Mushrooms to solve the world's problems
We would like to introduce, Paul Stamets, PhD, the world’s leading mushroom expert and his prestigious TED presentation on 6 ways mushrooms could help solve the world's problems. We find this to be a great example of just how powerful some of our extracts are and what they can do, not only for your health, but a multitude of world problems. Feel free to review the fantastic presentation above or review the "Cliff Notes" version of some of the key points we have provided for you below.
To your health,
Infintium Health Team
Mushrooms are surprisingly close to humans
Mushrooms and mammals separated from each others around 460 million years ago, but we still share 30% or more of the same genes, making us far more closer to mushrooms than to bacteria or plants.
Just like us humans, mushrooms use oxygen and expel CO2. The bad news is that because of this DNA similarity, the same pathogens that hit fungi usually affect us like is the case of mycoses like candida (by the way plant’s pathogenic fungi are also responsible for 70% of all known plant diseases).
The good news is that the same defense mechanisms of fungi can also help us when we consume them hence the whole genre of medicinal mushrooms.
Mushrooms are some of the oldest land organisms alive
The largest living organism on the Planet Earth is a fungus discovered only a little over 10 years ago in Eastern Oregon’s conifer forest.
This Armillaria solidipes fungi cover the size of about 20,000 basketball courts (8.4 km²) and weighs more than the great Blue Whale. It also could be the oldest living organism on Earth with an estimated age of 2400 years.
Fungi in general are not as old as bacteria (which are about 3.5 billion years old) but with roughly 460 to 455 million years of existence support the thesis that that fungi may have played an essential role in the colonization of land by the first plants (which are approximately 425 million years old).
At each extinction event, including the KT Impact, 65 million years ago, mushrooms are responsbile for recolinating the land bringing life back.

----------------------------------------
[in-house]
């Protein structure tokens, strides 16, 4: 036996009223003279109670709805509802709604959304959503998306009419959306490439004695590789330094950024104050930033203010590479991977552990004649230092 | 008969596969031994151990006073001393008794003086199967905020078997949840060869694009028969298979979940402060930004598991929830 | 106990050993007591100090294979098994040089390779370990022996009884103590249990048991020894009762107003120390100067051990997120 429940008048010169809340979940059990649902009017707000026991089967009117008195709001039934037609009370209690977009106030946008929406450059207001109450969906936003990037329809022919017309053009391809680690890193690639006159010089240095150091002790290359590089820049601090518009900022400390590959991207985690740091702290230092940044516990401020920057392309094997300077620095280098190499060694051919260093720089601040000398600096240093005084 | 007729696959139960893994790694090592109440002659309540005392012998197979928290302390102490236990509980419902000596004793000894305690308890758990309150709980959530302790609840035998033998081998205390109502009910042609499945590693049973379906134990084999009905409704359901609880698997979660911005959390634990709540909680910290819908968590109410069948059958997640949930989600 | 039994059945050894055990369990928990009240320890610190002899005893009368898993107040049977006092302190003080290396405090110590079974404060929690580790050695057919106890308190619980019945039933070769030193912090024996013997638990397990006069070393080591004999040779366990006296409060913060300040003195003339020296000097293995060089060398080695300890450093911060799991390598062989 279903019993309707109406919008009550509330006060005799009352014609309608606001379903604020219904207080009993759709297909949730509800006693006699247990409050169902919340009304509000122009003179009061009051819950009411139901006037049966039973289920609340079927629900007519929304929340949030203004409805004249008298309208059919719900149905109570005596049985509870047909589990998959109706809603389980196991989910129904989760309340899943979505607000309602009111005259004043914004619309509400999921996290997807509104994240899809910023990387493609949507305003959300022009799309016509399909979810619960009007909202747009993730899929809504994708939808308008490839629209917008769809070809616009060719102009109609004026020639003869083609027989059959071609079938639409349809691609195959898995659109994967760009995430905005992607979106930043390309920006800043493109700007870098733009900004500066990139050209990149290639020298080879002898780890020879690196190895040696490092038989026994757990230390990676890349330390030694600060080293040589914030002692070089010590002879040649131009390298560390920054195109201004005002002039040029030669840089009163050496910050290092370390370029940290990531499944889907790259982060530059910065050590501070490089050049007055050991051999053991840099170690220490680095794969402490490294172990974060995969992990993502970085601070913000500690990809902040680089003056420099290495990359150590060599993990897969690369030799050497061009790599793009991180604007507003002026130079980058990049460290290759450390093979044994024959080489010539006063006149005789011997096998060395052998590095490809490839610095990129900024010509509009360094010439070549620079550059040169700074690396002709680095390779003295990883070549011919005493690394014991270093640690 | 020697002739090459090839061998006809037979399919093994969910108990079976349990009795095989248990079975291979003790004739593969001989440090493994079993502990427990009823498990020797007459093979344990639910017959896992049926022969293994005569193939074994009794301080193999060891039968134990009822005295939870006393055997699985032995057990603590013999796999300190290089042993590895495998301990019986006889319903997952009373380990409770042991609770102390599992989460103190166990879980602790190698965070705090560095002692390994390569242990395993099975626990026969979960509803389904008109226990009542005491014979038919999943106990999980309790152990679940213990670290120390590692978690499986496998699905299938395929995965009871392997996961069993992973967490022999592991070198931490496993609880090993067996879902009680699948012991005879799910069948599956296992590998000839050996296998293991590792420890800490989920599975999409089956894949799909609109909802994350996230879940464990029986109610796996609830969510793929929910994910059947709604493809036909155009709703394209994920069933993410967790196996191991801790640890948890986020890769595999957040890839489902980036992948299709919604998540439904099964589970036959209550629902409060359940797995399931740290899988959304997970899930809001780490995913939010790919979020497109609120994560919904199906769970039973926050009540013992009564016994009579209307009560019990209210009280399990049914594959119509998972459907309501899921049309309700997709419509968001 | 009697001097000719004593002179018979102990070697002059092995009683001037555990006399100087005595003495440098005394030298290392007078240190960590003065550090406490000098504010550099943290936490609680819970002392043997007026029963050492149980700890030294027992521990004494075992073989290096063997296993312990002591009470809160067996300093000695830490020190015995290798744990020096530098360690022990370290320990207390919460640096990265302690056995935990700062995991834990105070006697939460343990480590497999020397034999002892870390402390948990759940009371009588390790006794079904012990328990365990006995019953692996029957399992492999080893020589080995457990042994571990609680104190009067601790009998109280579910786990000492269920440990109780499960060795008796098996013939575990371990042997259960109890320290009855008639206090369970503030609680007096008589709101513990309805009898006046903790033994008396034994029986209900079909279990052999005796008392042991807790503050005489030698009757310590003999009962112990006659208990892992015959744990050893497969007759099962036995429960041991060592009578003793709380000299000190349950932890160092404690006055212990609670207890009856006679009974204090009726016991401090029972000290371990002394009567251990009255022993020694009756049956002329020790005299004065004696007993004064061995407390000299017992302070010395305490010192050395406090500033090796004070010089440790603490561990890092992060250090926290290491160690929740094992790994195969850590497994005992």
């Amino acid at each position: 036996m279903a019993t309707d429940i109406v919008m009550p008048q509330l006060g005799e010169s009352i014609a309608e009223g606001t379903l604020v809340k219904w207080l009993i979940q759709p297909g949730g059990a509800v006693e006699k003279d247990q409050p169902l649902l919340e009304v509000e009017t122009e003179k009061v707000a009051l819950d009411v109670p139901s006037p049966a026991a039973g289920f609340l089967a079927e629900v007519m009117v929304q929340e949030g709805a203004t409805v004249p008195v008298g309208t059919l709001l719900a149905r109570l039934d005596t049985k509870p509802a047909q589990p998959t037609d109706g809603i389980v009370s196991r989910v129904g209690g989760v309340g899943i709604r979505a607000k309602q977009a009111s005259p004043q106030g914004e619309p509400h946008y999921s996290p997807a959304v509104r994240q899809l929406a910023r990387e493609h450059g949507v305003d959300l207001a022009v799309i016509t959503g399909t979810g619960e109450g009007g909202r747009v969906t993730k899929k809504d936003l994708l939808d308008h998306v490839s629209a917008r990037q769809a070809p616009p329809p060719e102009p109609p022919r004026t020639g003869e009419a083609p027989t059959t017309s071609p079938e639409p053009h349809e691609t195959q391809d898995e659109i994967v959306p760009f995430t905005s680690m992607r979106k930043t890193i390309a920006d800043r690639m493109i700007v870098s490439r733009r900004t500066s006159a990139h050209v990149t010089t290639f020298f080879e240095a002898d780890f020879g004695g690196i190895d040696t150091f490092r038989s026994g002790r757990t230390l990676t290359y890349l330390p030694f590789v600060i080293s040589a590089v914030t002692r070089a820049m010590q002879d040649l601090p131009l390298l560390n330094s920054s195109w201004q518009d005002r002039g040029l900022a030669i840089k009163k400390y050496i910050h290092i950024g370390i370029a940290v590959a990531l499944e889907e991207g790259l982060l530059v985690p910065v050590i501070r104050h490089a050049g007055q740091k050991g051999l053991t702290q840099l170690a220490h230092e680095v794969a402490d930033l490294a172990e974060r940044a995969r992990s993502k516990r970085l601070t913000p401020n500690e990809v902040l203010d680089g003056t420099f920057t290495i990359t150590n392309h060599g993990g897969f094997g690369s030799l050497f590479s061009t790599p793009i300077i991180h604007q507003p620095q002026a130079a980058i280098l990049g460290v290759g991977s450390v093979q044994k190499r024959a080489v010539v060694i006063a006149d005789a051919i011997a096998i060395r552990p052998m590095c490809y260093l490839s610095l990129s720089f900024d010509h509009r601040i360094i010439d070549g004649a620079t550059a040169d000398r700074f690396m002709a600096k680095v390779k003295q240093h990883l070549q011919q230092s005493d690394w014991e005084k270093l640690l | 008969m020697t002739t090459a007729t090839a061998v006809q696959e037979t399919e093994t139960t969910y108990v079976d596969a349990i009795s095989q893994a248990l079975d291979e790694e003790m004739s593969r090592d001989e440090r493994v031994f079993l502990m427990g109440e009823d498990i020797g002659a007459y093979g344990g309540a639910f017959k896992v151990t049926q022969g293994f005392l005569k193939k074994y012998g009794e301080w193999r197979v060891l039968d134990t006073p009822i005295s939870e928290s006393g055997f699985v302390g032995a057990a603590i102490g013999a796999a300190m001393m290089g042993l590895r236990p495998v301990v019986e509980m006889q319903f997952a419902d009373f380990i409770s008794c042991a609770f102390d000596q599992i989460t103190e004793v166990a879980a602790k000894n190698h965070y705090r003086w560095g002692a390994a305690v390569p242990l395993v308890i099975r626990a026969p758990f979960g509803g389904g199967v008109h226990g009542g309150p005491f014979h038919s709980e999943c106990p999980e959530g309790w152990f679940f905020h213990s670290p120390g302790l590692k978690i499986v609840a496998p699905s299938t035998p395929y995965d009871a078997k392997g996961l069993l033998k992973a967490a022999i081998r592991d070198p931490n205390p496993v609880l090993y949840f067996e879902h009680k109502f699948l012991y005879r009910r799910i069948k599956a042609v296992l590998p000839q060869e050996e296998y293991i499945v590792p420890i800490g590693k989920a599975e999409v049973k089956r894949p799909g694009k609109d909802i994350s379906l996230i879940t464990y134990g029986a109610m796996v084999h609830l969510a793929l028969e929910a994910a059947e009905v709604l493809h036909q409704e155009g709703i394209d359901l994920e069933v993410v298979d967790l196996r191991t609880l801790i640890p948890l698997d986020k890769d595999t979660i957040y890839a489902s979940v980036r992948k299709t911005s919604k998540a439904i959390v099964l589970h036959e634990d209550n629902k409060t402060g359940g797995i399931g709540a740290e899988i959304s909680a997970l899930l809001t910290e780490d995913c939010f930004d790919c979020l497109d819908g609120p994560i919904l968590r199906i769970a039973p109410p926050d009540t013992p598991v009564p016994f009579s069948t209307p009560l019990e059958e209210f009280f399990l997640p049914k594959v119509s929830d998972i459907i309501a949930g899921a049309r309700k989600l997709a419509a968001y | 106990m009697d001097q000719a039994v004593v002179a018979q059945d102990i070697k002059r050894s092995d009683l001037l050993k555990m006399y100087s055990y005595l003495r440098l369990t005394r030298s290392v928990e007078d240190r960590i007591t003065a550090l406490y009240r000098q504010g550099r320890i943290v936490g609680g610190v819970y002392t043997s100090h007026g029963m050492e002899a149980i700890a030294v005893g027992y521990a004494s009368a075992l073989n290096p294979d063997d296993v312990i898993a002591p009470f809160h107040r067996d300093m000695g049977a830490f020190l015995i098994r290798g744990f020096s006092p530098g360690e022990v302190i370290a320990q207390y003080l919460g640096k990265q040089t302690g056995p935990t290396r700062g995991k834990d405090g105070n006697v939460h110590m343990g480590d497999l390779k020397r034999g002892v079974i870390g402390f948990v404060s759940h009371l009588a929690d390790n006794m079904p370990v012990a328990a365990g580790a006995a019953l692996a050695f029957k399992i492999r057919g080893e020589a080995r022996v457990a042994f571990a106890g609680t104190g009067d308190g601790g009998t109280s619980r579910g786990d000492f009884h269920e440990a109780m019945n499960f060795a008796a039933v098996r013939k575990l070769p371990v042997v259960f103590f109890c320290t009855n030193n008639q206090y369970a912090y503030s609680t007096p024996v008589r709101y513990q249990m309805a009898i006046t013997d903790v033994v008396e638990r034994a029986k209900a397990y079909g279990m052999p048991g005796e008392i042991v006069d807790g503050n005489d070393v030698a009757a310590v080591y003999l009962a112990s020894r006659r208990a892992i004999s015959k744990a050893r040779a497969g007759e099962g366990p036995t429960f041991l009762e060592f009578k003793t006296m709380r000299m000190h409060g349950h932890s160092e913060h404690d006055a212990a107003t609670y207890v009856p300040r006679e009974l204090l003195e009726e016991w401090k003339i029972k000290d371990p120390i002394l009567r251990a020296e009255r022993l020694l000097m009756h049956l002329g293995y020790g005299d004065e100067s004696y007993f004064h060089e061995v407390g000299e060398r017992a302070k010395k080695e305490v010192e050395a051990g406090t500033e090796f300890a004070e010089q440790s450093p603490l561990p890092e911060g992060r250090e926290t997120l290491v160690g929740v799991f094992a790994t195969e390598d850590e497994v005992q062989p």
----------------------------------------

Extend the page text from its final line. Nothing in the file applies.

Mushroom are a basis of many drugs
Currently we have identified that roughly 300-400 species of fungi have medicinal properties. According to experts at least 40% of our drugs utilize directly or indirectly mushrooms. Herbalist Robert Rogers estimates that a total of 126 medicinal functions are thought to be produced by medicinal mushrooms.
Judging by these figures it is not surprising to hear that during the last decade there has been over 100,000 studies on medicinal mushrooms in Asia alone. The most famous “mushroom drug” is mold fungus based penicillin.
After 1928, when Dr. Alexander Fleming “found” it, it has said to save tens of millions of people (some say even over 200 million lives but who really knows for sure?). Another major mushroom drug innovation started 25 years ago when the Japanese researcher Tetsuro Fujita came up with the idea to use Ophiocordyceps sinensis against multiple sclerosis, a very common and “incurable” autoimmune disease. Based on Fujita’s studies Swiss drug company Novartis launched Gilenya. It’s a MS disease drug made from Myriocin originally derived from Isaria sinclairii, the anamorph of Cordyceps sinclairii.
The Myriocin is synthesized for drug production as usual. It is said that this drug will generate up to US$5 billion a year in global sales making it soon the TOP 10 best selling drug of all time. The cost of treatment with Gilenya is $3000 per month. FSF sells Instant Cordyceps, that is made from natural cordyceps and even if used daily would not cost more than $500 a year. **Something to think about when looking at healthcare costs **
Mushrooms are a serious food business
Estimates made in 2004 already suspected that the global mushroom business is a whopping US$40 billion, which is almost the size of the global coffee business.
Only 25 years ago this same production was 150x smaller. Globally there are at least 2000 varieties of edible mushrooms, and this production is clearly led by China.
According to the Chinese Association of Edible Fungi, they produce 8 million tons each year, which is about 70% of the global production. Most of the production stays in China, which is the world’s largest mushroom market and a country where many meat eaters are substituting their old habits with ‘shrooms. The actual mushroom export from China is less than 5% of its total domestic production.
Mushrooms can save the world in many ways
Fungi are known as extremophiles, which basically means they can live everywhere from the Sahara Deserts to the Arctic. Besides being able to break down oil – which is impressive by itself – fungi can also break down extremely toxic chemical weapons of mass destruction and nerve agents like Soman, Sarin, and VX.
With melanin pigments fungi can feed itself purely on ionizing radiation (a little bit like Superman soaking up the rays of the sun) and maybe because of this fact there has been fungi sightings in both spacecrafts as well as nuclear waste zones (e.g. at the reactor core of Chernobyl).
Fungi are also used to remove pollutants in the field of bioremediation. They also help plants in thriving.
Over 95% of all plantae have mushroom partners (mycorrhizal and endophytic symbionts), which help the plant to gather water, minerals, and other nutrients about 1,000x better than it could get on its own.